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NEWS
June 30, 2011
The Bard is coming to Newport Beach for two nights in July to showcase both the tragedy and comedy of William Shakespeare's work. The Arts Commission is hosting the 10th annual Shakespeare by the Sea with performances of "King Lear" and "Much Ado About Nothing" July 9 and 10, respectively, at the Bonita Canyon Sports Park. Both performances begin at 7 p.m. with pre-show activities starting at 6:45 p.m. Attendees should bring blankets, beach chairs and a picnic dinner.
NEWS
February 4, 2005
Tom Titus You may think you know where playwright Sarah Ruhl is taking you with "The Clean House," now in its West Coast premiere at South Coast Repertory, but don't bet on it. Ruhl's circuitous comedy invites the audience to sit down, hang on and keep their head and arms inside the seat, as a group of imaginative performers under the tutelage of director Kate Whoriskey conducts the guided tour through some heretofore...
NEWS
April 1, 2005
TOM TITUS Reviving a comedy written more than 70 years ago could be fraught with peril, since times and tastes have changed any number of times since the Depression years of the early 1930s. Some plays simply don't stand the test of time. "Holiday," written by Philip Barry several years before he grabbed the brass ring with "The Philadelphia Story," is such a vehicle. Its plot, somewhat daring for its time, is a bit archaic today, which means a theater group requires a superlative company to bring such a chestnut into the here and now. Fortunately, the Newport Theater Arts Center has such a company.
ENTERTAINMENT
December 5, 2007
South Coast Repertory will premiere Tony-award winning playwright Richard Greenberg’s new comedy, “The Injured Party,” on the Julianne Argyros Stage during the 11th Annual Pacific Playwrights Festival in May. The comedy centers on “The Gates,” a famous art exhibit installed in New York Central Park in 2005. “ A season that includes a new Greenberg play is always exciting for us here at SCR — and for the American theater,” said artistic director David Emmes.
NEWS
May 4, 2002
June Casagrande Pay no attention to that man behind the desk -- that dignified, intelligent-looking guy signing autographs at Borders Books, Music & Cafe. That's just Dan Castellaneta. And, make no mistake about it, Dan Castellaneta is not Homer Simpson. Hence the title of his new comedy CD, "I Am Not Homer!" The recording of comedy sketches performed with wife Deb Lucasta is titled as a tongue-in-cheek ode to Leonard Nimoy's book, "I Am Not Spock."
NEWS
May 31, 2001
A pair of Pulitzer Prize winners will highlight the 2001-02 lineup at the Newport Theatre Arts Center, while a mixture of old and new offerings dot the schedule for Orange Coast College's upcoming season. The Pulitzer awards belong to Alfred Uhry's "Driving Miss Daisy," scheduled to open Jan. 25, and Horton Foote's "The Young Man From Atlanta," set to debut March 22. The latter will be a local premiere, while "Miss Daisy" was glimpsed recently at the Costa Mesa Civic Playhouse.
ENTERTAINMENT
By John Depko | February 4, 2010
Few movie categories can go as wrong as romantic comedy done badly. And “When in Rome” starts with a ridiculous premise that quickly gives way to mind-numbing stupidity. To be sure, Josh Duhamel is handsome and almost real as the primary male in the lame story. And Kristen Bell is lovely as the female star looking for love when she picks up five coins from a magic fountain in Rome. But then the five men who threw the coins in the water instantly become pathetic drooling dogs hopelessly in love with her. They all follow her back to New York and make stalking a woman for laughs a new element in the peculiar plot.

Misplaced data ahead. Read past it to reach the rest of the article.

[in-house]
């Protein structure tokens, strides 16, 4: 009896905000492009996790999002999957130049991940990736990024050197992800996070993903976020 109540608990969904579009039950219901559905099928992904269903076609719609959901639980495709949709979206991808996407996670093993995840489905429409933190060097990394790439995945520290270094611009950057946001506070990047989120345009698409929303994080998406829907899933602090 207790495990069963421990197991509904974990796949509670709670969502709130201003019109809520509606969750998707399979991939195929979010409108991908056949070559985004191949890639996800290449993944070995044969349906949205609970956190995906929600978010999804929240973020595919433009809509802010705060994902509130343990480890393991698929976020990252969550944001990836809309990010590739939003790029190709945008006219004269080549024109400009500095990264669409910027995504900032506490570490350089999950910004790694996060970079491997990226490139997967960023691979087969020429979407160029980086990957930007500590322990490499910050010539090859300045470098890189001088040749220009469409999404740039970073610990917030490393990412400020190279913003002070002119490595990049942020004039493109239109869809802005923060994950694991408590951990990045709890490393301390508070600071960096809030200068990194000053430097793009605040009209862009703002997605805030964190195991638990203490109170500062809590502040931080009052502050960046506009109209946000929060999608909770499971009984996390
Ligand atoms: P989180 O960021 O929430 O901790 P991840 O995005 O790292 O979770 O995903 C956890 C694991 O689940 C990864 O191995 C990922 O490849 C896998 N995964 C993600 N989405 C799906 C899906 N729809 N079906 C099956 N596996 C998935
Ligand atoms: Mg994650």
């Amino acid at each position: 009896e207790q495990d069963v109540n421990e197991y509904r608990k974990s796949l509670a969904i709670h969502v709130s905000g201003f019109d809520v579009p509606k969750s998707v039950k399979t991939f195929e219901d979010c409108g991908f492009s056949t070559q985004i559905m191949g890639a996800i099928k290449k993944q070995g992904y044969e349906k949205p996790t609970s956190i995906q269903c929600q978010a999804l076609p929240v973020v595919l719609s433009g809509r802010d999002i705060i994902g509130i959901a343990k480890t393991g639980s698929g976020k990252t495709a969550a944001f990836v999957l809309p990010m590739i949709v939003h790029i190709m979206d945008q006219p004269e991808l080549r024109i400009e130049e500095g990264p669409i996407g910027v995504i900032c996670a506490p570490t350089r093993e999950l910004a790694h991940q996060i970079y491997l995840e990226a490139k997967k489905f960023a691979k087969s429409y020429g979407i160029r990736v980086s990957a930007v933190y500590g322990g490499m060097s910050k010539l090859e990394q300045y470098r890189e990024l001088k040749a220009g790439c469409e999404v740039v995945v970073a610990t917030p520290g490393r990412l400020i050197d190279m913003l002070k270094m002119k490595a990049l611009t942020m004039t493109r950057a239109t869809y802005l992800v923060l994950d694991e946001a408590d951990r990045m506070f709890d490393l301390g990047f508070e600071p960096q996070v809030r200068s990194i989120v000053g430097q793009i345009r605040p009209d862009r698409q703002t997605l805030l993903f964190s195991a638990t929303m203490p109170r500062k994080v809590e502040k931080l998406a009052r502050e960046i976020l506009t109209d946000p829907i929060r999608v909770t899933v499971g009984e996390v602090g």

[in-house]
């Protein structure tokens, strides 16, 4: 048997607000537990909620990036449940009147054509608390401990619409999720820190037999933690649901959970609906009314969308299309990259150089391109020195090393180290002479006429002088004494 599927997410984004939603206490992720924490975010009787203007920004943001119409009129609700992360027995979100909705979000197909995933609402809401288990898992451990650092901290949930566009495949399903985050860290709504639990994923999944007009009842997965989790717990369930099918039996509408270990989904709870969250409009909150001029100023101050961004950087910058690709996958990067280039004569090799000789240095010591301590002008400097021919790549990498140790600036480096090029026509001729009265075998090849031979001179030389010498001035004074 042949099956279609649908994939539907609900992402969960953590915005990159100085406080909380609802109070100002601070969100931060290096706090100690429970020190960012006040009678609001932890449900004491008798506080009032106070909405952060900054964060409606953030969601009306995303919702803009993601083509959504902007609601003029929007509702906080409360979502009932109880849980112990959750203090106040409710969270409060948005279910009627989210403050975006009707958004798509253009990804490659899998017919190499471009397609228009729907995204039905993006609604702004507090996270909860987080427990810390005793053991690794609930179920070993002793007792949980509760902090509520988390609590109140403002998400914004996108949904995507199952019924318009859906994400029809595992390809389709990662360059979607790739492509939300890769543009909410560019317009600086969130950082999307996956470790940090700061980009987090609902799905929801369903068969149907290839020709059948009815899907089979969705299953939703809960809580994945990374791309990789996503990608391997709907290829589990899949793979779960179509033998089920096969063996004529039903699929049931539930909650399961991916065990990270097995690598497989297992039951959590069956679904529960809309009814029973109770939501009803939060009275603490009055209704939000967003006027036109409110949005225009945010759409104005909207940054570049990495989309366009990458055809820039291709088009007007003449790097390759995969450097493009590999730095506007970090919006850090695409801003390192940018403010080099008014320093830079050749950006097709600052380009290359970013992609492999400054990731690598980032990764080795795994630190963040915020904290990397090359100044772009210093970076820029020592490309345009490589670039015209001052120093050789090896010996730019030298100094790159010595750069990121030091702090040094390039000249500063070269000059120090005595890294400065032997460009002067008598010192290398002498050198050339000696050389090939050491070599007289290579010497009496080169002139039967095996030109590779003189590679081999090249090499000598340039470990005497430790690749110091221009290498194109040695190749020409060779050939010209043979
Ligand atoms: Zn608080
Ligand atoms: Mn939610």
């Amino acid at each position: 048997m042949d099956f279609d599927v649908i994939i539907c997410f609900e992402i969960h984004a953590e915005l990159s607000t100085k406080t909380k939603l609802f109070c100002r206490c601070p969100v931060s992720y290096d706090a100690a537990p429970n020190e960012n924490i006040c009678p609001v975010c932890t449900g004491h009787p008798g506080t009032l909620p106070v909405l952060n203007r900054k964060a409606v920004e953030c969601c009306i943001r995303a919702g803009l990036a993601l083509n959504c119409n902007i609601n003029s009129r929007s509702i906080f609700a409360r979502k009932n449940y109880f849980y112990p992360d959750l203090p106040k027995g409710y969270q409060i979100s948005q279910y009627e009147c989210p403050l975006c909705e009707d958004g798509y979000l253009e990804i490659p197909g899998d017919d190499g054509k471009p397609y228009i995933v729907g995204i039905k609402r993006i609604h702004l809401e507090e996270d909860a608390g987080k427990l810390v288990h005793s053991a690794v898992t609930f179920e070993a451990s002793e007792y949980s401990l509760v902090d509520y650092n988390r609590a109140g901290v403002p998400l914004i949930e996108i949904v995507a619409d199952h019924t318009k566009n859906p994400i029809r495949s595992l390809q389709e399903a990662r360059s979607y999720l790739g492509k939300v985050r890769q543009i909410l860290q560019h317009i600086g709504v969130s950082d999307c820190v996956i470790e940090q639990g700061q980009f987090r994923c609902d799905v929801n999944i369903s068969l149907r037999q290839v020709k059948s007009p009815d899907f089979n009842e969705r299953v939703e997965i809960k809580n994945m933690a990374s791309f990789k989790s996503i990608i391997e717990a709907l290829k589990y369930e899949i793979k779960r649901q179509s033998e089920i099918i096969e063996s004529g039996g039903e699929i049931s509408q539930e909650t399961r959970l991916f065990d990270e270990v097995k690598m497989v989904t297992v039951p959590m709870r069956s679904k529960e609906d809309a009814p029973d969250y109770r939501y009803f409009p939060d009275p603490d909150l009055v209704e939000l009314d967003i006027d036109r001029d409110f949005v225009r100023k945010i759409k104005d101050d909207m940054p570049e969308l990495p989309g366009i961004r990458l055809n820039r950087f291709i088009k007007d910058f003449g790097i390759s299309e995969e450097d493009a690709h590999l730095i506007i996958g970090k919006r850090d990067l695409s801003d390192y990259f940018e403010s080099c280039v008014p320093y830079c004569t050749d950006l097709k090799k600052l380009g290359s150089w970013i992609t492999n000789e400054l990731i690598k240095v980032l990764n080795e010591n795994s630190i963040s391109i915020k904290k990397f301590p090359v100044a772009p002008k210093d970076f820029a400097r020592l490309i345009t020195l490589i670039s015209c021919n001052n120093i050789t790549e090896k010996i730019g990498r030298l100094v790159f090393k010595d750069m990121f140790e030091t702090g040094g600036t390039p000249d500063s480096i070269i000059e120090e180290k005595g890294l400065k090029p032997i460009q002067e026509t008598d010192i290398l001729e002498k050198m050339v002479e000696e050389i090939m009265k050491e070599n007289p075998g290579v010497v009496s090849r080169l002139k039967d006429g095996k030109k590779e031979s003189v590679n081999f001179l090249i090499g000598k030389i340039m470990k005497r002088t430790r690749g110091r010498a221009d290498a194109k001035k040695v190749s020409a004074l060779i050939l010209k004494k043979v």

ENTERTAINMENT
By JOHN DEPKO | August 30, 2007
Rowan Atkinson has made a nice living for himself as the stumbling, bumbling Mr. Bean, a modern English version of Charlie Chaplin. He parades across the screen with minimal dialogue and loads of slapstick physical comedy. In “Mr. Bean’s Holiday” there’s no shortage of pratfalls and assorted silliness that manages to produce many chuckles and laughs. In a classic mix of comedy themes, Mr. Bean is a fish-out-of-water, innocent abroad on a vacation-gone-bad who is also falsely accused of a heinous crime.
ENTERTAINMENT
By Tom Titus | July 19, 2012
A pair of classics and a pair of world premieres highlight the upcoming 2012-13 theater season at Vanguard University. Currently, the Costa Mesa college is winding up its first of two summer professional shows under the American Coast Theater Co., "The Taming of the Shrew," which closes this weekend. The second ACTC production, the West Coast premiere of the romantic comedy "Enlightenment.com," opens July 27 and will play through Aug. 12. After less than a month's respite, Vanguard's students get back into the act with the world premiere of "Love Makes the World Go Round," described as "a musical revue about the joys, tensions and rhapsodies of love.
NEWS
April 4, 2002
Over the last four decades, Neil Simon has firmly established himself as the king of America's comedy playwrights, but not until the late 1980s did he give vent to pure, unadulterated farce. Before that, his closest approach to this genre was the third act of "Plaza Suite" more than 30 years ago. With "Rumors," however, Simon's patented one-liners link up with uproarious sight gags in a convoluted plot that requires repeated viewings to truly sort out. It's also a rarity in the Simon canon -- a true ensemble comedy, with the good stuff spread quite democratically among its eight principal characters, and containing nearly as much dialogue in the key of F as your typical David Mamet opus, something Simon has shied away from in the past.
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ENTERTAINMENT
By John Depko and Susanne Perez | August 27, 2013